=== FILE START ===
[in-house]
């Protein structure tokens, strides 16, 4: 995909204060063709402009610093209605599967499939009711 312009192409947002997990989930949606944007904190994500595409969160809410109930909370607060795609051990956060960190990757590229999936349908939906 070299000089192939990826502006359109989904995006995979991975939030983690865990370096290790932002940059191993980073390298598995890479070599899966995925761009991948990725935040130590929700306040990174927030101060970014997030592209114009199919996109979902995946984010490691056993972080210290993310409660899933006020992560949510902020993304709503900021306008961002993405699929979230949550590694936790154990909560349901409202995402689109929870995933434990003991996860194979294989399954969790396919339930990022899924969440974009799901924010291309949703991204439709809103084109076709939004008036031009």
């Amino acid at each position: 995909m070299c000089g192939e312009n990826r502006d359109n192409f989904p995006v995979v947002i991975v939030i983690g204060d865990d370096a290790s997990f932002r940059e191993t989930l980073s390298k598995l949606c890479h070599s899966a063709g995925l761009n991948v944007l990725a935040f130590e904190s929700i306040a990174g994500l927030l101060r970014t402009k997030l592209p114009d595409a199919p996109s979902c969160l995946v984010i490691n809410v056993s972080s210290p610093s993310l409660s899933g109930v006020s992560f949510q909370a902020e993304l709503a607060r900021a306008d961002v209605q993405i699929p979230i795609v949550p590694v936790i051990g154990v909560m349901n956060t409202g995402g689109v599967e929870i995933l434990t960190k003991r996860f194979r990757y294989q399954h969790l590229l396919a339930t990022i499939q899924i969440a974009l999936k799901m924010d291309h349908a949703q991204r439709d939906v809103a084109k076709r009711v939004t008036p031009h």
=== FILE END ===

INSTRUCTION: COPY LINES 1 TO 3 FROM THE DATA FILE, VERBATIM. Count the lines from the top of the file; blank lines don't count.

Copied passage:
[in-house]
């Protein structure tokens, strides 16, 4: 995909204060063709402009610093209605599967499939009711 312009192409947002997990989930949606944007904190994500595409969160809410109930909370607060795609051990956060960190990757590229999936349908939906 070299000089192939990826502006359109989904995006995979991975939030983690865990370096290790932002940059191993980073390298598995890479070599899966995925761009991948990725935040130590929700306040990174927030101060970014997030592209114009199919996109979902995946984010490691056993972080210290993310409660899933006020992560949510902020993304709503900021306008961002993405699929979230949550590694936790154990909560349901409202995402689109929870995933434990003991996860194979294989399954969790396919339930990022899924969440974009799901924010291309949703991204439709809103084109076709939004008036031009």
């Amino acid at each position: 995909m070299c000089g192939e312009n990826r502006d359109n192409f989904p995006v995979v947002i991975v939030i983690g204060d865990d370096a290790s997990f932002r940059e191993t989930l980073s390298k598995l949606c890479h070599s899966a063709g995925l761009n991948v944007l990725a935040f130590e904190s929700i306040a990174g994500l927030l101060r970014t402009k997030l592209p114009d595409a199919p996109s979902c969160l995946v984010i490691n809410v056993s972080s210290p610093s993310l409660s899933g109930v006020s992560f949510q909370a902020e993304l709503a607060r900021a306008d961002v209605q993405i699929p979230i795609v949550p590694v936790i051990g154990v909560m349901n956060t409202g995402g689109v599967e929870i995933l434990t960190k003991r996860f194979r990757y294989q399954h969790l590229l396919a339930t990022i499939q899924i969440a974009l999936k799901m924010d291309h349908a949703q991204r439709d939906v809103a084109k076709r009711v939004t008036p031009h």